The Influence of Protocol on the Assessment of Economy of Movement

Tabrett, Mark (2013) The Influence of Protocol on the Assessment of Economy of Movement. Masters thesis, University of Gloucestershire.

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Abstract

It is suggested that only data below gas exchange threshold (GET) should be used in regressions to calculate economy of movement. The purpose of this study was to compare the accuracy of the prediction from sub-GET only data (incrementalsub) and the sub & supra GET data (incrementalfull) with a fixed work rate (WR) at an intensity typical of endurance performance. Twelve physically active male participants volunteered of age 29 ± 9 years, height 1.81 ± 0.07 m and body mass 81.4 ± 10 kg. The participants completed four separate tests each on a separate day. Initially performing a maximal ramp test (20 W.min-1) to volitional exhaustion at approximately 12 min. The other three tests included an incrementalsub and incrementalfull and a fixed WR and were counterbalanced for potential order and carryover effects. All tests were carried out on an electronically braked cycle ergometer and the cadence maintained at approximately of 80 rev.min-1. The data from the maximal test was used to determine peak power, the highest V̇O² over a 15 s sequential period (V̇O²peak) and GET. The incrementalsub method consisted of five stages six min in duration with equal transitions from 50 W to 95% GET. The incrementalfull method consisted of five stages six min in duration with equal transitions from 50 W to 85% Δ. The data collection period was set at 4-6 min for these tests. The criterion fixed WR consisted of ten min duration at a WR of 75% Δ and had two data collection periods set at 4-6 and 8-10 min. The data collection period of 8-10 min was used in all further analysis; as at the 4-6 min data collection period steady state had not been attained. A linear regression was conducted on the mean oxygen uptake (V̇O²) kinetic response at each data collection stage of the five WRs in the two predictive tests and the calculation of V̇O² requirement at 75% Δ performed. These two calculated and the measured V̇O² values of economy of movement at 75% Δ were then entered into repeated measures ANOVA to identify differences in the oxygen uptake (L.min-1). The ANOVA showed a significant effect of the method on V̇O² at 75% ∆ (p < 0.001). Post hoc analysis showed that both the incrementalsub and the incrementalfull underestimated the V̇O² requirement in the fixed WR (2.90 ± 0.40 L.min-1 (p<0.001) and 3.21 ± 0.47 L.min-1 (p=0.012) vs. 3.43 ± 0.45 L.min-1). Furthermore, the incrementalsub was significantly lower than the V̇O² estimated from the incrementalfull (p=0.037). Economy of movement should not be estimated using sub-GET data points only as this significantly underestimated the measured V̇O² requirement. The use of regressions from incremental tests that use a full range of WR data will reduce this error but still underestimate the measured V̇O² requirement. The impact of incremental designs on V̇O² kinetics requires further investigation to fully understand this effect.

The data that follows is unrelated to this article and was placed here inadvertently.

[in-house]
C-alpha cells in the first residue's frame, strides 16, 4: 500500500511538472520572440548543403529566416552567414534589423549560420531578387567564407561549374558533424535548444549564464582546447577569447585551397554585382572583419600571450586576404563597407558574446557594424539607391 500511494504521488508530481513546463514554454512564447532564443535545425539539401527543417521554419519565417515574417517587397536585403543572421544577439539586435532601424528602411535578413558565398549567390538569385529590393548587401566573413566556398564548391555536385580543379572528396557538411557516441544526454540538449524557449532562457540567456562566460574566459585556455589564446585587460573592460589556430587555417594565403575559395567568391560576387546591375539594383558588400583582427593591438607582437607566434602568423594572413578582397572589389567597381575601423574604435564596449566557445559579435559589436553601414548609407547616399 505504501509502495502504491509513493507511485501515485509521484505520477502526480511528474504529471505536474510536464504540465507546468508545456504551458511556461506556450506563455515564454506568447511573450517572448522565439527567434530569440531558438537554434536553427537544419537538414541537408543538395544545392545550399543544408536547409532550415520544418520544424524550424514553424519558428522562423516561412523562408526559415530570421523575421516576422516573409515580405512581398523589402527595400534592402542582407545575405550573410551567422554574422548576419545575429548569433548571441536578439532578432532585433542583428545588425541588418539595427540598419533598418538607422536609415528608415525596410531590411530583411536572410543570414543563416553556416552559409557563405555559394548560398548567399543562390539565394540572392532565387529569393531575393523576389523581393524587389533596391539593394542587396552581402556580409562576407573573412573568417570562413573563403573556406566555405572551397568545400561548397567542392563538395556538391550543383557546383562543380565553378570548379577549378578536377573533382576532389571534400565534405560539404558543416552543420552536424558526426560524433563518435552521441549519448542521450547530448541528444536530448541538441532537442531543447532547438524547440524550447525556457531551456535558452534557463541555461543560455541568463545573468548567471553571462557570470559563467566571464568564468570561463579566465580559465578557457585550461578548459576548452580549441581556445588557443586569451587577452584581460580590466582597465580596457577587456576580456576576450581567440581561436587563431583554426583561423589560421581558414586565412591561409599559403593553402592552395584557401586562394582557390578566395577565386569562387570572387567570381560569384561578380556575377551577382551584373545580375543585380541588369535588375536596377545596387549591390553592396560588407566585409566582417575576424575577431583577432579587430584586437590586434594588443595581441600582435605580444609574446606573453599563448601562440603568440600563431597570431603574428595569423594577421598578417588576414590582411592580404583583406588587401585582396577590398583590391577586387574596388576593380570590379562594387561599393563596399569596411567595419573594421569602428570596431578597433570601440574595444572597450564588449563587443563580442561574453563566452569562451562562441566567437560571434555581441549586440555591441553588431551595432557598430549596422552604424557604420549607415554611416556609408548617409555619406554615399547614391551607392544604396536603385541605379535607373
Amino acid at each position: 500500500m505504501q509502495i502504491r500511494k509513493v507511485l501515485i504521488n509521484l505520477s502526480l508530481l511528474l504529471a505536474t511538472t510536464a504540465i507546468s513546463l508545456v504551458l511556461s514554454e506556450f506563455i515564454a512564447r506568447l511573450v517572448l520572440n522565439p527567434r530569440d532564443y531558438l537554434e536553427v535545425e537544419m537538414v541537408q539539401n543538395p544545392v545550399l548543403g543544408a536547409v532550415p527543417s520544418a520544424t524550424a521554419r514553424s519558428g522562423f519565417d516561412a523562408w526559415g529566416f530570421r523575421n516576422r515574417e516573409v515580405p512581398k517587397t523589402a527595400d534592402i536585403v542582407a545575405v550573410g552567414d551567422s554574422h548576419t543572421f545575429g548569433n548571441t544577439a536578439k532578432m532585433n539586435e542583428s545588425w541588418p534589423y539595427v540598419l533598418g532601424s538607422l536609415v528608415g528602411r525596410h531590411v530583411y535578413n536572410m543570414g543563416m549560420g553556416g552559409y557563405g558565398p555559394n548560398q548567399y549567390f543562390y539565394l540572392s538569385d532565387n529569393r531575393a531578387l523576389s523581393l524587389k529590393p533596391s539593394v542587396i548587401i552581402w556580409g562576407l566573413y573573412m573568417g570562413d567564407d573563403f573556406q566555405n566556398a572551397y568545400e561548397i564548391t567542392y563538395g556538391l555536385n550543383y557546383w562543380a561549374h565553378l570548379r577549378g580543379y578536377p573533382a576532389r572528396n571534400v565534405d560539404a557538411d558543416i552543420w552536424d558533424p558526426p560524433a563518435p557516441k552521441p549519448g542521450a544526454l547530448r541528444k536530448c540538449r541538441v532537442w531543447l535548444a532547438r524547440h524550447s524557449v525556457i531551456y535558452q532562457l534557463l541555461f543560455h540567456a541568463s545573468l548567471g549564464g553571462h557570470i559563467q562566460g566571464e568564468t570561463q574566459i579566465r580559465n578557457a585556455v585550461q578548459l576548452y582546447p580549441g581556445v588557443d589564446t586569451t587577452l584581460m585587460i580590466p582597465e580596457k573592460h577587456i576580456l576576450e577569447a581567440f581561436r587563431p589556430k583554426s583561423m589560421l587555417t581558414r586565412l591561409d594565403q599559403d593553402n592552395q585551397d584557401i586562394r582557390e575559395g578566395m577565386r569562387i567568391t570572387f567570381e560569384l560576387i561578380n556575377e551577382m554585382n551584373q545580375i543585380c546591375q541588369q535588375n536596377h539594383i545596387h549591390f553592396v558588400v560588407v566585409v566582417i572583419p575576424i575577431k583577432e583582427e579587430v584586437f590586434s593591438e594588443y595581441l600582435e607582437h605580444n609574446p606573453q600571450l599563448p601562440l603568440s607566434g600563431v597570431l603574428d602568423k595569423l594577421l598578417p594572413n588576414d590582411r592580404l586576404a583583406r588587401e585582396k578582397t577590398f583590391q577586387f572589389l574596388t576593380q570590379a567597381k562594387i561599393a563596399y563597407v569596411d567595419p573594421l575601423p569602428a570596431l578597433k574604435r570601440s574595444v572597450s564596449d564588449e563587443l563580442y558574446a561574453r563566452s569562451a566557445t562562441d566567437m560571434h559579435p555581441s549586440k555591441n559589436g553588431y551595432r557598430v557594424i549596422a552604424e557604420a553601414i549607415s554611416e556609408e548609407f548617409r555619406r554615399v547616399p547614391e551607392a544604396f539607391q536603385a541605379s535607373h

Item Type: Thesis (Masters)
Thesis Advisors:
Thesis AdvisorEmailURL
Draper, Stevesdraper@glos.ac.ukUNSPECIFIED
Potter, Christophercpotter@glos.ac.ukUNSPECIFIED
Hopkinson, Yvonneyhopkinson@glos.ac.ukUNSPECIFIED
Additional Information: Master of Science by Research
Uncontrolled Keywords: Protocol, economy, slow component, linear regression, gas exchange threshold
Subjects: G Geography. Anthropology. Recreation > GV Recreation Leisure
Divisions: Faculty of Business, Computing and Applied Sciences > School of Sport & Exercise > Sport and Exercise
Depositing User: Susan Turner
Date Deposited: 03 Mar 2015 10:08
Last Modified: 14 Feb 2017 11:59
URI: http://eprints.glos.ac.uk/id/eprint/1944

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